After months of confusion and fear, there is finally a light at the end of the socially distanced tunnel: the FDA has approved two coronavirus vaccines. Detailed plans to distribute from pharmaceutical companies Pfizer and Moderna are already underway, with additional vaccines expected to gain FDA approval in 2021.
Uh oh — you’ve been hacked! Finding out someone has cracked open your accounts and helped themselves to your information can be alarming, but there are ways to mitigate the damage while jump-starting your recovery process. Here are five steps to take after being hacked.
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The rise of online shopping during the pandemic has led to a proportional increase in online fraud and scams. As the Holiday season approaches, we want to make sure you are armed with the knowledge and the skills to protect yourself. With a little awareness, you can avoid online shopping fraud as the busiest time of the year for retail shopping is shifting into high gear.
With the pandemic still wreaking havoc on the economy, many people are struggling to pay their monthly bills and meet their debt payments. Unfortunately, scammers are exploiting the financial downturn by tricking unsuspecting victims into paying for debts that don’t actually exist, or by using abusive tactics to collect legitimate debts.
How you protect yourself from identity theft is important. But just as important is how you respond once you suspect your identity has been stolen. Recovering your identity and restoring your financial well-being is stressful and time consuming, and many people who try to do it on their own give up without ever achieving recovery.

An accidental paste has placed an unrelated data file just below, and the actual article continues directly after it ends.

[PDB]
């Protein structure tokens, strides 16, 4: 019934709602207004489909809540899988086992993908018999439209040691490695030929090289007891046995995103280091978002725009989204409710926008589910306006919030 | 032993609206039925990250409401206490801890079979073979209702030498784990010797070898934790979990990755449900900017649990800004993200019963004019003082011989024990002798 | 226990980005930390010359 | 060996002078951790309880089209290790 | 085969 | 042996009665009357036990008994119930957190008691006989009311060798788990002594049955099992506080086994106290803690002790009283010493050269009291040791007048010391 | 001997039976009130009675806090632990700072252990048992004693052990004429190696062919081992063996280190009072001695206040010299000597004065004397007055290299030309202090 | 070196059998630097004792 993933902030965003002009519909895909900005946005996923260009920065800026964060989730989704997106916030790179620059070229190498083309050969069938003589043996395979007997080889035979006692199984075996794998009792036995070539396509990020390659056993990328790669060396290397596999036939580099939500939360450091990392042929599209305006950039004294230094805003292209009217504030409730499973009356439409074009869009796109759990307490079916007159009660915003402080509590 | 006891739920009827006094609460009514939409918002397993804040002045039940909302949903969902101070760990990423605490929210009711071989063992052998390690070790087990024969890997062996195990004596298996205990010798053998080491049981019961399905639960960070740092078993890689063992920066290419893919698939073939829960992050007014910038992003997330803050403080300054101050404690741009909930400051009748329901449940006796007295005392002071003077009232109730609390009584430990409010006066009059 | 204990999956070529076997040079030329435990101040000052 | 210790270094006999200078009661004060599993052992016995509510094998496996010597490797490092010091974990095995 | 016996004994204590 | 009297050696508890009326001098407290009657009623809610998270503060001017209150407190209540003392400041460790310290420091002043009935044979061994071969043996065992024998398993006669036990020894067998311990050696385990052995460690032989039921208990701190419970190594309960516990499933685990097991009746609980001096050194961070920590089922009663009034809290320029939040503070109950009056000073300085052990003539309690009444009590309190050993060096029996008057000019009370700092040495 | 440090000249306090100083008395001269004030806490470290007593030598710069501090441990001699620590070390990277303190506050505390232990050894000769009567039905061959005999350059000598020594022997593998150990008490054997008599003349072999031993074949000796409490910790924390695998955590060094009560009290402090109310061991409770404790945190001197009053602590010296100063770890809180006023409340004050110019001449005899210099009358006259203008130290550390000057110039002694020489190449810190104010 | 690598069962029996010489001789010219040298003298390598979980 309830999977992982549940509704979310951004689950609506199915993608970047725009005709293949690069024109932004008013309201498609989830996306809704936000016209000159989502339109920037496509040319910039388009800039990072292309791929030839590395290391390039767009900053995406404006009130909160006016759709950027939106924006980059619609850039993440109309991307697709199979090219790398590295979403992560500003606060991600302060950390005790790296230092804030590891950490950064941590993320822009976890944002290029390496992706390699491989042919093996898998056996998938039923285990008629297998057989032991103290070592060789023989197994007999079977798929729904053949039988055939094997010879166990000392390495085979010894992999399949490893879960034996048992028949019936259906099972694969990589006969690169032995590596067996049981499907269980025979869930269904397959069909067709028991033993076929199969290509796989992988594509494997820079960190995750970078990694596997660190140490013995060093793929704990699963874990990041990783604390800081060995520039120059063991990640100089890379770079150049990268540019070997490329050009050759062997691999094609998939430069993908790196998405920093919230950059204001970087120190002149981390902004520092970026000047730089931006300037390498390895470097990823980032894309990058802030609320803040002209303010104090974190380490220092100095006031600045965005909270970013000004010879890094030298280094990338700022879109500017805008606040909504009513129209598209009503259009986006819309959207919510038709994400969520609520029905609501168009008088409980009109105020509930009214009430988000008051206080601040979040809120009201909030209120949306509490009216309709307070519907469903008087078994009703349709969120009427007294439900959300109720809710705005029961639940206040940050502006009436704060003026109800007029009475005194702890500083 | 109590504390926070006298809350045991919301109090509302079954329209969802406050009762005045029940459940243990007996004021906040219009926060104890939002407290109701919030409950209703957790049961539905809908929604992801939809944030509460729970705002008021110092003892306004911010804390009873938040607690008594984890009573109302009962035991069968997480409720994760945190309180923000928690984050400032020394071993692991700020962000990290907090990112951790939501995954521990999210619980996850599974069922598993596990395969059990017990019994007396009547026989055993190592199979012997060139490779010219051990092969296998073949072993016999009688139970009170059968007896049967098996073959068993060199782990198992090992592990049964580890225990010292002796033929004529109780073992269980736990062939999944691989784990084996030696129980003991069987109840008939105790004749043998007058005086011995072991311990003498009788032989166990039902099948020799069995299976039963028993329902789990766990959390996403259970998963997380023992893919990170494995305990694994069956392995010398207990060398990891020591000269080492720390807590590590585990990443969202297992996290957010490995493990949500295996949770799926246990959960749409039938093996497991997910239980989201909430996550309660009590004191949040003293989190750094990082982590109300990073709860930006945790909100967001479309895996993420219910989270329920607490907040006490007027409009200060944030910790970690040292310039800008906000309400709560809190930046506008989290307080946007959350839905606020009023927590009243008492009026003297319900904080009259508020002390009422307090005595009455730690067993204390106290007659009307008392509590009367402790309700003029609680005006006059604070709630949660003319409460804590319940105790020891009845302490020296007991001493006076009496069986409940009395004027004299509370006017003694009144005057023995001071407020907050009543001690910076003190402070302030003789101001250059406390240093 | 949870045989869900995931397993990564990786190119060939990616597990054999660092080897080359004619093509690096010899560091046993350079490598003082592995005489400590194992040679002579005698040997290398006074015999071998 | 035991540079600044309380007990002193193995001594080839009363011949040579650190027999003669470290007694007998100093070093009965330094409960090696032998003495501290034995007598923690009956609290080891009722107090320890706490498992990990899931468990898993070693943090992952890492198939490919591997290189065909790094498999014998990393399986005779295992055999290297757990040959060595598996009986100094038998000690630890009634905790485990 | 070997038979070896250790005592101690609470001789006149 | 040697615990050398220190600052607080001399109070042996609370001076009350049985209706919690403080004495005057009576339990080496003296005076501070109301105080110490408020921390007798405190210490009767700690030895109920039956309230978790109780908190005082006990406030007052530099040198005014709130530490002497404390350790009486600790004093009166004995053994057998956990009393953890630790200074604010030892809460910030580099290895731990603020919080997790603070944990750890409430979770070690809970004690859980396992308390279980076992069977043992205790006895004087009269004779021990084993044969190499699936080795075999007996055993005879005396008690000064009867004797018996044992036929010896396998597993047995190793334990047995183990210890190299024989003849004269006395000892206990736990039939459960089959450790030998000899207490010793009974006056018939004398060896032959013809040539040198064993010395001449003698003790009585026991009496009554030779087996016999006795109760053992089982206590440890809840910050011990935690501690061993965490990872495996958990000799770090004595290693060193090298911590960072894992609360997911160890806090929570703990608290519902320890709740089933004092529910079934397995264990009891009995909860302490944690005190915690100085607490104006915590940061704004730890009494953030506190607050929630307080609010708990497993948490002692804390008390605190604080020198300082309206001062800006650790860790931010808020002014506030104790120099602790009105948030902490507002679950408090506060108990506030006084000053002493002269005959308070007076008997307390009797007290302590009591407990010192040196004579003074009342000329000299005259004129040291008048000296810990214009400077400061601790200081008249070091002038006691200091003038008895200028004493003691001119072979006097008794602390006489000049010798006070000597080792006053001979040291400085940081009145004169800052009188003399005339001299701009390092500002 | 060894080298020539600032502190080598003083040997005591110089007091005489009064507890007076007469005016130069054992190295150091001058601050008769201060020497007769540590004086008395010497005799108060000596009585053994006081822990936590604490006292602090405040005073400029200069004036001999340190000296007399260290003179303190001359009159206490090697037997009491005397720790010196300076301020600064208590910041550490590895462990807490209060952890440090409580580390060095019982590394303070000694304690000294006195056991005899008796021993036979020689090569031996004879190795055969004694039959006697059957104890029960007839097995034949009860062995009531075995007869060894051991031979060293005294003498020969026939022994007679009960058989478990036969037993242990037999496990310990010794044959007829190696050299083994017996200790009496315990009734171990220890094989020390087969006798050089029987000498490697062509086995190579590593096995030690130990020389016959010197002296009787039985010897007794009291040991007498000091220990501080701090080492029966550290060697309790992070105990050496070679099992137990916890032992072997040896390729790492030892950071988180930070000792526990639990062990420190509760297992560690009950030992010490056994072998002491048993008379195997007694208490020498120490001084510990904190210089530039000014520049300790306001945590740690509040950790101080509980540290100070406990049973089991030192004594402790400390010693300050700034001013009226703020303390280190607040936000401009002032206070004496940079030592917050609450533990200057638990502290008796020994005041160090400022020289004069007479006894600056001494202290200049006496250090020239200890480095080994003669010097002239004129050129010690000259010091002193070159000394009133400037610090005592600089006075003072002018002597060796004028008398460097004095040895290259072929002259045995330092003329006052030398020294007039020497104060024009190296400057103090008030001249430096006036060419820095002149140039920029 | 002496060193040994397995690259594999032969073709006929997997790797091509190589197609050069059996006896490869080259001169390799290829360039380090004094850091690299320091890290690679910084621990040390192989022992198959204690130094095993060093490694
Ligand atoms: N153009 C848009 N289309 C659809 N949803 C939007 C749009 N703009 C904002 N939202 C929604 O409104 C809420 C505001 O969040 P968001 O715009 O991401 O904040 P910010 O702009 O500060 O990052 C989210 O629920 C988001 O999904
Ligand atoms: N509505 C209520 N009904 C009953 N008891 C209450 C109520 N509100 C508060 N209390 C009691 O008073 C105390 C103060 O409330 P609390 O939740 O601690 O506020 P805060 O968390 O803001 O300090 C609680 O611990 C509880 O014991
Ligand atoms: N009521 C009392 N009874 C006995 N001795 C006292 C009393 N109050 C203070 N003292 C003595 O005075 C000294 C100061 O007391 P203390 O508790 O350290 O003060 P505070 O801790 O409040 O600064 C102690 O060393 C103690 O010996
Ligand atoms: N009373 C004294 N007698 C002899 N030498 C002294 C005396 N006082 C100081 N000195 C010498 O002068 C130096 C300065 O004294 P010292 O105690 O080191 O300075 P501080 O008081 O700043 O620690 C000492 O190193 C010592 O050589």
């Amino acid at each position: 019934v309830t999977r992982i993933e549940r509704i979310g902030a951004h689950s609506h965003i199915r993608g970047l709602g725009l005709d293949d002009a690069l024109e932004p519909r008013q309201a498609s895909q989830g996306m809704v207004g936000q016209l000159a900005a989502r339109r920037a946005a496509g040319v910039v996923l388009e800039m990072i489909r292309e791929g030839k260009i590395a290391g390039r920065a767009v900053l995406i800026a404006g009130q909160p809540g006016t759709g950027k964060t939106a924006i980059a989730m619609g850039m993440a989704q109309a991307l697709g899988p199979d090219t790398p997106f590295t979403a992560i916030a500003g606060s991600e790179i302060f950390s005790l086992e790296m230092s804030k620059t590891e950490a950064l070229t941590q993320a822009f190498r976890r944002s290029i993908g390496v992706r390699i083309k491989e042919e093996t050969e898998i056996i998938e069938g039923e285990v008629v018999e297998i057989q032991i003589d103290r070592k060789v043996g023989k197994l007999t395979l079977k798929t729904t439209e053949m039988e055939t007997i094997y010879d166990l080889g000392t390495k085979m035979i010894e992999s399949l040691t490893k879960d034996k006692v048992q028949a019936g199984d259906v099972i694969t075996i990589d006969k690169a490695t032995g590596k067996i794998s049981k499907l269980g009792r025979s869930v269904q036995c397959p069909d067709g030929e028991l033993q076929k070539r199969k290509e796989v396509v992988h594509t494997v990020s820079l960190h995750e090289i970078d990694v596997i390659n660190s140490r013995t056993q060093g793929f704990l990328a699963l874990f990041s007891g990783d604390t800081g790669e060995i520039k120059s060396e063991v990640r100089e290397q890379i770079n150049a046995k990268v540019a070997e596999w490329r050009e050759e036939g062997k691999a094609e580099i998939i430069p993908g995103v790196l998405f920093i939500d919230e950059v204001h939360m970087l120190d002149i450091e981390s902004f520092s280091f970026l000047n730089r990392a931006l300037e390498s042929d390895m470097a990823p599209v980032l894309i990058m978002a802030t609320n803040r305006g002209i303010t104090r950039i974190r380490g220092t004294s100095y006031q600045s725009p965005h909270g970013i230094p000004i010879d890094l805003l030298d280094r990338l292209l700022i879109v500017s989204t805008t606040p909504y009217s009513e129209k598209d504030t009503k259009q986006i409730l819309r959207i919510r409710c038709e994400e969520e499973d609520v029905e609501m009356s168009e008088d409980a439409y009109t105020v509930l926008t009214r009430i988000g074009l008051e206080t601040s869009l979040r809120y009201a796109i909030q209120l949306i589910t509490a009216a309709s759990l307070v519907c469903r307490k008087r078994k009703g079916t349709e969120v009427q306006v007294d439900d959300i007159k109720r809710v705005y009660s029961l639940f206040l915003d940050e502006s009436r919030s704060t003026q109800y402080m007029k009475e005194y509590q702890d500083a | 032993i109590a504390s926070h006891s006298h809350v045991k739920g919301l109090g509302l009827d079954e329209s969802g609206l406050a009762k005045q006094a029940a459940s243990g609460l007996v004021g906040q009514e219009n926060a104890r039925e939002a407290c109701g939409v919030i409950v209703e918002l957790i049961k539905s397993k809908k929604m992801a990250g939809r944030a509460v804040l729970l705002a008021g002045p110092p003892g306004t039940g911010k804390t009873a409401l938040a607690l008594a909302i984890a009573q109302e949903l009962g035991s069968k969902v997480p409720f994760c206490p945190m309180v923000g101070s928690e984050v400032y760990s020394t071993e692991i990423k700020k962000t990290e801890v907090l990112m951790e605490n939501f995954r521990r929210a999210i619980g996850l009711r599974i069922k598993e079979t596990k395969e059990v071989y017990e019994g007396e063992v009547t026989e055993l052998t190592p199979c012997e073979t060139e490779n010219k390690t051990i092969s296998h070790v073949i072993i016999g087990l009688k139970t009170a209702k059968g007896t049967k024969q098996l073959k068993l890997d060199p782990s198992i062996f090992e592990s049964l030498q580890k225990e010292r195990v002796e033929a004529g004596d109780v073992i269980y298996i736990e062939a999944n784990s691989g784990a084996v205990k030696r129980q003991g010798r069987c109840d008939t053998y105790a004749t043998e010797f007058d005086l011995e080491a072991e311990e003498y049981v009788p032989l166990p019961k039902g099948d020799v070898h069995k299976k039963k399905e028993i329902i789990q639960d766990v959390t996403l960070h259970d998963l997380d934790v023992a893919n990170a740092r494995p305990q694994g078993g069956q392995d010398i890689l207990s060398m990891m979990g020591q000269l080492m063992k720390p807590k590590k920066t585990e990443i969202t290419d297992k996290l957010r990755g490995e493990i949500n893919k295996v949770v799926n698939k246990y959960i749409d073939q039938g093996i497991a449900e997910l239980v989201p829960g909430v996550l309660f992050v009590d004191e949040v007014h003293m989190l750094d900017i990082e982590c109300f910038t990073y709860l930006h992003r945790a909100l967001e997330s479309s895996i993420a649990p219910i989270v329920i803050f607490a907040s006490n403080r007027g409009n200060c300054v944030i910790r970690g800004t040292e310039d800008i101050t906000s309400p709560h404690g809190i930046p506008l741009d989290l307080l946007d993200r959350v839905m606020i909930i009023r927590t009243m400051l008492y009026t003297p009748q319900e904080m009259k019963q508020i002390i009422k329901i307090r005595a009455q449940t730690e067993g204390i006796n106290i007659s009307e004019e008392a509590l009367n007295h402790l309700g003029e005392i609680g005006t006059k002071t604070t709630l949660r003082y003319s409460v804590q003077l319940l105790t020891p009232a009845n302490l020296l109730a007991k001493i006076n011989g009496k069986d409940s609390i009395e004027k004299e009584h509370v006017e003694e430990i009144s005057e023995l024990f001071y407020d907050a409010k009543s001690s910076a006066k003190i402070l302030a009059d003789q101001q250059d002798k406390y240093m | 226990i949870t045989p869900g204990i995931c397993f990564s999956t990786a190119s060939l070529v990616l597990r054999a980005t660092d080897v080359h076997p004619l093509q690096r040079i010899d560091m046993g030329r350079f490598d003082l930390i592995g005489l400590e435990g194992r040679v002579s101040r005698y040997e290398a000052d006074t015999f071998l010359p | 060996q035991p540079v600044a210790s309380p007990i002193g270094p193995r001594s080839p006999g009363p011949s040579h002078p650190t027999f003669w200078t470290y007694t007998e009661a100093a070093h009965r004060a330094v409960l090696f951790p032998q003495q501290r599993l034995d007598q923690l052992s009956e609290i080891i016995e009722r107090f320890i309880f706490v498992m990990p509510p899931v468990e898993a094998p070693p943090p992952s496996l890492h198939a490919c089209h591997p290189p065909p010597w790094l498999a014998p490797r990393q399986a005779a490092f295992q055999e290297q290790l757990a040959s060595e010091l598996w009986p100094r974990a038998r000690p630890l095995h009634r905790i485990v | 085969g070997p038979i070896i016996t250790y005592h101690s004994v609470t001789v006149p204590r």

Over the last few months, we've taken a deep dive into the dangers of the Dark Web. We continue our series this month by shedding light on how transactions happen in the Dark Web and the criminal enterprise that exists in this mysterious, hidden place. Why is this important? The more you understand about how criminal activity works, the better prepared you will be to protect yourself and your family from this growing threat.
The COVID-19 pandemic has brought with it a wave of scams, with no signs of slowing down. These scams are also producing a surge of counterfeit bills into circulation. Using cutting-edge technology, scammers create bills that look just like the real thing to the untrained eye. Unfortunately, once counterfeit bills are passed, their new owner can become liable for passing them on to someone else.
Did you know there were 14.4 million victims of identity theft in 2019? According to Javelin Strategy, each case cost the victim an average of $1,050 – and that’s only the cost in dollars. When an individual’s identity is stolen, the thief wreaks major havoc on the victim’s financial health, which can take months, or even years, to recover from.
You have probably heard people talk about the mysterious “Dark Web” where criminals gather to commit fraudulent acts that result in financial fraud, identity theft and more. But most people don’t really understand what the Dark Web is or how it works. Let’s start with a few facts about the Internet itself.
As the coronavirus continues spreading across the country in waves and peaks, every state is making bold moves toward reopening under a strange new set of circumstances dubbed the “New Normal.” Face coverings are de rigueur. Floor markings have been slapped down exactly 6 feet apart near checkout counters in retail stores. Shoppers are weary, cautious and careful. And, as the country moves forward and adapts to the new realities, scammers aren’t far behind.